United States Secretary of State Antony J. Blinken has arrived in Senegal where he will be concluding his three-nation African tour that took him from Kenya in the East to Nigeria and Senegal in the West.
Blinken met with President Macky Sall and Foreign Minister Aïssata Tall Sall to reaffirm the close partnership between the United States and the West African nation.
“Given President Sall’s upcoming African Union chairmanship, Secretary Blinken looks forward to discussing regional issues and shared values,” the State Department said last week. “The Secretary will engage in events that highlight America’s strong commercial relationship with Senegal, amplify the role of female Senegalese entrepreneurs, and showcase the U.S. partnership to combat the COVID-19 pandemic.”
On Saturday, Blinken said he witnessed the signing of a Memorandum of Understanding between Senegal and the United States worth more than $1 billion.
“Delighted to witness the signing of MOUs with Econ Minister @AmadouHott marking more than $1 billion in U.S. investments in Senegal. Today’s commitments are examples of how the #BuildBackBetter World Initiative and @ProsperAfricaUS deliver for the people of America and Senegal,” Blinken said in a tweet.
“Had an energizing conversation with female Senegalese entrepreneurs today. This dynamic and talented group of changemakers is helping to ensure that gender parity is at the forefront of the economic and technological opportunities across Senegal,” he added.
At a Women’s Economic and Digital Roundtable held at Radisson Blu in Dakar with U.S. Ambassador to Senegal and Guinea-Bissau Tulinabo S. Mushingi and Senegalese Economy Minister Amadou Hott in attendance, Blinken lauded Senegal for undeniable accomplishments in the areas of equity and equality between men and women, noting, however, that much more needs to be done.
“We cannot deny the fact that Senegal has accomplished a lot of progress in terms of equity and equality,” Blinken said. “Girls and boys now attend primary school at nearly equal levels. The national legislature is on its way to gender parity, which is way ahead of the U.S. But as you know more than anyone, there remains much to do.”
Blinken asserted that the coronavirus pandemic has cast light on structural barriers that continue to hold Senegalese women back, “like unequal access to land ownership, financing, cell phones, internet, all of which make it harder for women to start their own businesses, to earn a living, and to support their families.”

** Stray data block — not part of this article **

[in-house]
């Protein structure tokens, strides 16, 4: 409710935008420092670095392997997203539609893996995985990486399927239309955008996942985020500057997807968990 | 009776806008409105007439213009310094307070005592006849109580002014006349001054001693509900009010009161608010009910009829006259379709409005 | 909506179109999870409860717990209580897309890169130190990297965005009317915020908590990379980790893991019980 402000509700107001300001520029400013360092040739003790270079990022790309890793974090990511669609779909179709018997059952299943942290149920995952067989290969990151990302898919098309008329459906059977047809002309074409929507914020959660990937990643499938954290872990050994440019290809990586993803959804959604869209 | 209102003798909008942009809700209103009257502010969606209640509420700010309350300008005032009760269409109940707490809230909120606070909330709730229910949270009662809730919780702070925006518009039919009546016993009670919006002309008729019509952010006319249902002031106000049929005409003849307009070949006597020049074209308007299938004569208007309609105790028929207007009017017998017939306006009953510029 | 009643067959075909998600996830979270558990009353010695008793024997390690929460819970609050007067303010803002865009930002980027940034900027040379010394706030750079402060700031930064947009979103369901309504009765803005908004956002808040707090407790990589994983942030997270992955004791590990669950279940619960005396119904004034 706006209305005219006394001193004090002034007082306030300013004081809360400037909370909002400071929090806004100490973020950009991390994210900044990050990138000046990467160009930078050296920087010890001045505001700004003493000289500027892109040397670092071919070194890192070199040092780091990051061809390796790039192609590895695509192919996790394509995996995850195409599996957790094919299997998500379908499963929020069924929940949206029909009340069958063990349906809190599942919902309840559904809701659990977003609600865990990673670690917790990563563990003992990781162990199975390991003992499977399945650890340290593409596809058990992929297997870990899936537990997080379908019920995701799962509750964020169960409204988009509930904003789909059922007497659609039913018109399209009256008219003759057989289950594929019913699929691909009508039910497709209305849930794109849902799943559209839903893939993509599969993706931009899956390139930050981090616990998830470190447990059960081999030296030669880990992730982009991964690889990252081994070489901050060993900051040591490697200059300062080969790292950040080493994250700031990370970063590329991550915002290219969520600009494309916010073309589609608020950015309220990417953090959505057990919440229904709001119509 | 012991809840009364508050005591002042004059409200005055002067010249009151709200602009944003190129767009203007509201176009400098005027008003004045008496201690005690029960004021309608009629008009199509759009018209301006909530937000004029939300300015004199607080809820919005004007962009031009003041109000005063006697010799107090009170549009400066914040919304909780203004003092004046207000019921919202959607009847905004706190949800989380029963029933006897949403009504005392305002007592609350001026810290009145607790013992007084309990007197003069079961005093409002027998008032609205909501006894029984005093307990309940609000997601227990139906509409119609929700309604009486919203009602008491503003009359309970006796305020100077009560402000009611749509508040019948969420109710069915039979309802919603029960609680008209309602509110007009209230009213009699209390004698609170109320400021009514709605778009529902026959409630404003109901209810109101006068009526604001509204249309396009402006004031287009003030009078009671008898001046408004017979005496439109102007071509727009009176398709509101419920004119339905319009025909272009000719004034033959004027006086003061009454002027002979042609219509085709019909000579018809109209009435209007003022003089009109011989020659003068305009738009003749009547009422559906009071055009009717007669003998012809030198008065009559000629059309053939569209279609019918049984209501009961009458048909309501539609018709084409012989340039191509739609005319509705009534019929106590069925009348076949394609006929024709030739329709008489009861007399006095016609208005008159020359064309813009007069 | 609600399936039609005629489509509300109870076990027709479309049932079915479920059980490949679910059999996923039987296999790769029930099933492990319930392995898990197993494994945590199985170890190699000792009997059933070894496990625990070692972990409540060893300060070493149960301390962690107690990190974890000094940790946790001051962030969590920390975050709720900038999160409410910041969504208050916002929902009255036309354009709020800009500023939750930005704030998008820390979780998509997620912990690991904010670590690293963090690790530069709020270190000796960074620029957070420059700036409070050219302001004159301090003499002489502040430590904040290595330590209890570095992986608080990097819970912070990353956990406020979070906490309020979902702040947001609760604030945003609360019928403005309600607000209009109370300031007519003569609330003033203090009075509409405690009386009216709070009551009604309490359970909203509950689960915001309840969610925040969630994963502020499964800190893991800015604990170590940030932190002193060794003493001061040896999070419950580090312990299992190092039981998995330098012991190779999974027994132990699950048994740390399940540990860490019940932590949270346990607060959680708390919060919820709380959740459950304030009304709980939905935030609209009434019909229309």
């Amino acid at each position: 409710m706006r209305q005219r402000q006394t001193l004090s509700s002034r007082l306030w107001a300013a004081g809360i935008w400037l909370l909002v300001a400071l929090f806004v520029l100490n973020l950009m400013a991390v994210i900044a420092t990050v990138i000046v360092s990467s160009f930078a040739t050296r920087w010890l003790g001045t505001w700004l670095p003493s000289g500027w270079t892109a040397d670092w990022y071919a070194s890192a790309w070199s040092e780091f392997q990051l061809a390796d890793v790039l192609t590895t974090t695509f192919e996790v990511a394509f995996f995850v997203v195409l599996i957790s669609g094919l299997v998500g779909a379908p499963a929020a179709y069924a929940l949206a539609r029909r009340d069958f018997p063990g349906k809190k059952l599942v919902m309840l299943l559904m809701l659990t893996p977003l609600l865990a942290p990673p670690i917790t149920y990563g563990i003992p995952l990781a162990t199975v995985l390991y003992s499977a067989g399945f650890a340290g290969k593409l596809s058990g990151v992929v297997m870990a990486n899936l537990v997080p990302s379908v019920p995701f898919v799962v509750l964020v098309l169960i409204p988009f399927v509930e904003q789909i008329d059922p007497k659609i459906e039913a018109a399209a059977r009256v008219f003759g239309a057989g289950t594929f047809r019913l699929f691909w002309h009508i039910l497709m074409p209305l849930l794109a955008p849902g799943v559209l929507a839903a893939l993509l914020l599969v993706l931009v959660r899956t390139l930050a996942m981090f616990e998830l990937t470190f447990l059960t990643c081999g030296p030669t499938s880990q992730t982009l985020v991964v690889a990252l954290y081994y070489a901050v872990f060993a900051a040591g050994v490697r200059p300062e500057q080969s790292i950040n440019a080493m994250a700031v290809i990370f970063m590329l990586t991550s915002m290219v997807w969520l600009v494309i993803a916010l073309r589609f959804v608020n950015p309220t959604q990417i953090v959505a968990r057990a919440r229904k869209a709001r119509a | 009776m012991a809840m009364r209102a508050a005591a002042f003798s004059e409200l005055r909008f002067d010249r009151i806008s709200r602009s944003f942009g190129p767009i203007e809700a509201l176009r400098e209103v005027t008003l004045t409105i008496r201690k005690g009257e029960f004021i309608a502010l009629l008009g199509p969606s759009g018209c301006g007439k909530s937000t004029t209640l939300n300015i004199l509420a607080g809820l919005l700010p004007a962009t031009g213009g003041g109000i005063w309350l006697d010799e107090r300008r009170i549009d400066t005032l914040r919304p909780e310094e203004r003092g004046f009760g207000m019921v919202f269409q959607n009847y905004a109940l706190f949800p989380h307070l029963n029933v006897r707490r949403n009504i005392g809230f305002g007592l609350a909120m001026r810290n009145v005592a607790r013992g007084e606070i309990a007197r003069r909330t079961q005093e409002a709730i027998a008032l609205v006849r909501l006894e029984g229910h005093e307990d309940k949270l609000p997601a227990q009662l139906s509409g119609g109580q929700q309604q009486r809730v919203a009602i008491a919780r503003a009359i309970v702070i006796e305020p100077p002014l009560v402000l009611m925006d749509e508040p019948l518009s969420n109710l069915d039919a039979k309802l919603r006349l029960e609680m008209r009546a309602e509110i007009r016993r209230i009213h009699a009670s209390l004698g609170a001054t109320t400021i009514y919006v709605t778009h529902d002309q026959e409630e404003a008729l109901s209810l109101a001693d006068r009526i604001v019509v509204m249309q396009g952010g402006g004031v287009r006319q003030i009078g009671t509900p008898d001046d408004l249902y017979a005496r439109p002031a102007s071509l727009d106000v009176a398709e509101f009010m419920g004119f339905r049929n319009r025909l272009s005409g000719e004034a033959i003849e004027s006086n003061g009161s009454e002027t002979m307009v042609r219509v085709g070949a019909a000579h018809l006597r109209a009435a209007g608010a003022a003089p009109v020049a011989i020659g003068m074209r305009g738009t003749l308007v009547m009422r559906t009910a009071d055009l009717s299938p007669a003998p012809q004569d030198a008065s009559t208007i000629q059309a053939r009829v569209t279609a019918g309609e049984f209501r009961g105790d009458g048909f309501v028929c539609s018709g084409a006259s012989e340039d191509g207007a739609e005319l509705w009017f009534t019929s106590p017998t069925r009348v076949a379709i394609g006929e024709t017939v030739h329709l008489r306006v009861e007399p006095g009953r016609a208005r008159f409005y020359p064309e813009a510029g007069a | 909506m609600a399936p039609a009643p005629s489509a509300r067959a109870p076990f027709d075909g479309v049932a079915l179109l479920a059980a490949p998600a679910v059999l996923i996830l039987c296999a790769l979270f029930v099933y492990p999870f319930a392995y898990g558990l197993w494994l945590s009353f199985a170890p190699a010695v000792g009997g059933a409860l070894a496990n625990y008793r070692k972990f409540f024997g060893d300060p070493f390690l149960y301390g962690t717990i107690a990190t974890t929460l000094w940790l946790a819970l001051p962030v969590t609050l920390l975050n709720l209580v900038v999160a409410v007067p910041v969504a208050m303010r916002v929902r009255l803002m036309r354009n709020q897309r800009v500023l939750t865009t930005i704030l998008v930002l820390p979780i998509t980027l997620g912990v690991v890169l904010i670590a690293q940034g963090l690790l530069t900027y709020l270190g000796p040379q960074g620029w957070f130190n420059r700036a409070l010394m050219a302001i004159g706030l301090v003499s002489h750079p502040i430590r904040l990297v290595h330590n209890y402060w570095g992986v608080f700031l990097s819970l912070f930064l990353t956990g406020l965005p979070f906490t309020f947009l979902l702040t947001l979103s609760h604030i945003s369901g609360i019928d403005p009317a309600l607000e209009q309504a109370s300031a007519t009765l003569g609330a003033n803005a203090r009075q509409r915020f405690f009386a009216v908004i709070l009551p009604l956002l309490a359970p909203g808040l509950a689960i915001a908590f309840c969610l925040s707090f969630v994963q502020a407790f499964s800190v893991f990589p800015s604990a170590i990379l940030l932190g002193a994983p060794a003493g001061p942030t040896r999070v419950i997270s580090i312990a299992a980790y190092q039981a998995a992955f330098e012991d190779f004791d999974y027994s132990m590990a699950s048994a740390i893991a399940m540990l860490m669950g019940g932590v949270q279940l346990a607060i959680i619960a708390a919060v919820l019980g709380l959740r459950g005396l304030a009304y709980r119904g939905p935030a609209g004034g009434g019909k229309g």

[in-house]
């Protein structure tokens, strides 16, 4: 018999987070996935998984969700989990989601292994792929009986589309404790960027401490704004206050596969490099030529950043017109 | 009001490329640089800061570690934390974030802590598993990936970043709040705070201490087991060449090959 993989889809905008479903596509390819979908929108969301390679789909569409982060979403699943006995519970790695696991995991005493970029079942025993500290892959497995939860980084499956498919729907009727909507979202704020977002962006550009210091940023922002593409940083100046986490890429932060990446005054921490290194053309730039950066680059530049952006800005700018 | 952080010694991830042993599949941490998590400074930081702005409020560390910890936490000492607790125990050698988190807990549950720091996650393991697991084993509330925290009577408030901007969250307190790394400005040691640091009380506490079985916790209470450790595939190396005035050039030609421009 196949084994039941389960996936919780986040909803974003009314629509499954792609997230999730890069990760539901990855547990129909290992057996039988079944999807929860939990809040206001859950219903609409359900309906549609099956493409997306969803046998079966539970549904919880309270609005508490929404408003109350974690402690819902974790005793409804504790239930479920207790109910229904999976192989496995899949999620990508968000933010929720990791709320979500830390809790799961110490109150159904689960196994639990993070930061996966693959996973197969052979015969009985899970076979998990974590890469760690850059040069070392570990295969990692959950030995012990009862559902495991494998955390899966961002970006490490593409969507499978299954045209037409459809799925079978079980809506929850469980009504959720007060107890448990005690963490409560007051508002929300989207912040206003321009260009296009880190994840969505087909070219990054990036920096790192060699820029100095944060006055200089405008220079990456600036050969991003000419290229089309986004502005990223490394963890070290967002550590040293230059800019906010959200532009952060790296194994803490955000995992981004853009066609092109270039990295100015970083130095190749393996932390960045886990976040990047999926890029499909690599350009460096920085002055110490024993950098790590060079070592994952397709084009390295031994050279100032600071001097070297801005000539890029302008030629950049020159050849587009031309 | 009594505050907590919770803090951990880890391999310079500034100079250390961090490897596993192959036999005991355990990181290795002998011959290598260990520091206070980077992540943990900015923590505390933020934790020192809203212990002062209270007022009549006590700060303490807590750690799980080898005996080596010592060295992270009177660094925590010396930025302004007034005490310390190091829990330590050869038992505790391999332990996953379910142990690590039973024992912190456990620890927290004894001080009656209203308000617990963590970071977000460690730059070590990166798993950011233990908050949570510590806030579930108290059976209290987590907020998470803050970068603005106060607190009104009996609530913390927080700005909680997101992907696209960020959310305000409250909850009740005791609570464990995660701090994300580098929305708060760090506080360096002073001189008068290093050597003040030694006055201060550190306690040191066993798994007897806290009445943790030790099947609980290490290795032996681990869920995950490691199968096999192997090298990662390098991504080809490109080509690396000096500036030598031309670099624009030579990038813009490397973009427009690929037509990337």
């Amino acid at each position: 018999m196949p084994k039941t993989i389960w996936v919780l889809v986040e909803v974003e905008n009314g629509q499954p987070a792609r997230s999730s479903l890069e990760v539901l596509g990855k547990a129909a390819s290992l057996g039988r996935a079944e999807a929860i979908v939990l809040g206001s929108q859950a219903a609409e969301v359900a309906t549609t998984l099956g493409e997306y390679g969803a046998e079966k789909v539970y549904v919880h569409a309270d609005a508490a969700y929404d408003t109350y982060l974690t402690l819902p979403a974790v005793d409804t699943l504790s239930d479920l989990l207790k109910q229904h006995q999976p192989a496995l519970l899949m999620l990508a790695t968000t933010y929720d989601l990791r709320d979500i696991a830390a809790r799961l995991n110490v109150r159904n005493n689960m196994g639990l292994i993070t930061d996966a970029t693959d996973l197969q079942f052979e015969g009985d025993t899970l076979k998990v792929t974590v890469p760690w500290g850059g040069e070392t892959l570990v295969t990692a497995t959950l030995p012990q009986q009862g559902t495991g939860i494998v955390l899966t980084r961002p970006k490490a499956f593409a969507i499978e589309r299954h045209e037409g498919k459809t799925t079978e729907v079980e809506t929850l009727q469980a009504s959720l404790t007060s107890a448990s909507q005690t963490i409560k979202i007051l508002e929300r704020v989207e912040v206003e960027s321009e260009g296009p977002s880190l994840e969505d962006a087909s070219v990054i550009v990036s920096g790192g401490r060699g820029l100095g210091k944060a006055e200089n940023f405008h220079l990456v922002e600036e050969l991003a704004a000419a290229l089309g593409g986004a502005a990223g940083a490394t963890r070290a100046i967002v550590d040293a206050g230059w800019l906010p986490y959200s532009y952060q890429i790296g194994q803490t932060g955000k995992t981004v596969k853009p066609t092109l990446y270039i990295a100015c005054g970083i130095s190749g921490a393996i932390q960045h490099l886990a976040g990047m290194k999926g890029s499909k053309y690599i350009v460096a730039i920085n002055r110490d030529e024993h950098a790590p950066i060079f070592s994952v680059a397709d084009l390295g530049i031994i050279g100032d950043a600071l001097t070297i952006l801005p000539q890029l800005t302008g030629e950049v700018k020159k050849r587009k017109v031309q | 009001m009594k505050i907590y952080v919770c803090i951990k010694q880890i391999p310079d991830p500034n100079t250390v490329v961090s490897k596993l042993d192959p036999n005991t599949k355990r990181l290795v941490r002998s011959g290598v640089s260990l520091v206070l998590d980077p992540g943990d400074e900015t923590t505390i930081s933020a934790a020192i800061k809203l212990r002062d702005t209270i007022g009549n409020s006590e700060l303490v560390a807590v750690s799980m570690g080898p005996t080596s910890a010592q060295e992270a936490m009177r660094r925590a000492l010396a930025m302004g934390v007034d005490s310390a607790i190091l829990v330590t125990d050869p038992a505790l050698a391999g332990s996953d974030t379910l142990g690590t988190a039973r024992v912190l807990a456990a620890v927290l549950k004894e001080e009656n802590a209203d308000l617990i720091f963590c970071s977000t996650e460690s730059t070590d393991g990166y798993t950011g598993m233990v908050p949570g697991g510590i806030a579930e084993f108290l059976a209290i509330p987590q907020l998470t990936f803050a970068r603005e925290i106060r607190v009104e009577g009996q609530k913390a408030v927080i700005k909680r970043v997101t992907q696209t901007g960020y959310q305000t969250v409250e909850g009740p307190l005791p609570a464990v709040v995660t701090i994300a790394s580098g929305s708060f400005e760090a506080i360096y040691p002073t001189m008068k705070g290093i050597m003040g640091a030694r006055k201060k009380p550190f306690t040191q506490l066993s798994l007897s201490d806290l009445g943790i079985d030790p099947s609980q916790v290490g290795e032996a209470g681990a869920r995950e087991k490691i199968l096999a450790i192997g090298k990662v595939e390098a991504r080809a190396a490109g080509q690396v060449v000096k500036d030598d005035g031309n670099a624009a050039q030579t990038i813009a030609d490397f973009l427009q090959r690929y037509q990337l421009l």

“Unfortunately, these challenges are nothing new and they’re not unique to Senegal – everywhere in the world, including in the U.S. – and those obstacles are countless. When we ensure that everybody has access to the same opportunities, that’s a good thing for economies and societies. Empowering women and girls unlocks enormous potential, and we know this through our experience,” Blinken said. “For a country like Senegal, which saw an explosive economic growth in the years before the pandemic, ensuring women’s economic empowerment is a powerful tool to help build back faster and more robustly. Moreover, it’s simply the right thing to do. Treating women and girls as second-class citizens is deeply unjust, and this is something that needs to end throughout the world.”
He said the U.S. is committed to a future where every Senegalese woman and girl has the opportunity to fully realize her potential.
“We’re supporting programs, such as activities by USAID, for entrepreneurship investment, which expands financing options for women entrepreneurs. We’re deepening people-to-people ties between our countries through programs such as the YALI Initiative and the International Visitor Leadership Program, IVLP, which is represented here by many alumnae,” he said.
Blinken added, “You are all the embodiment of what happens when a society is able to unlock all of its talents. You’re entrepreneurs. You’re bringing sustainably farmed foods from rural supply to urban demand. You’re government officials who are building your country’s cyber security capabilities. You’re business leaders and you’re powering, single handedly, Senegal’s clean energy transition. And you’re providing low-income families with access to credit and you’re increasing access to remote education for women and girls.”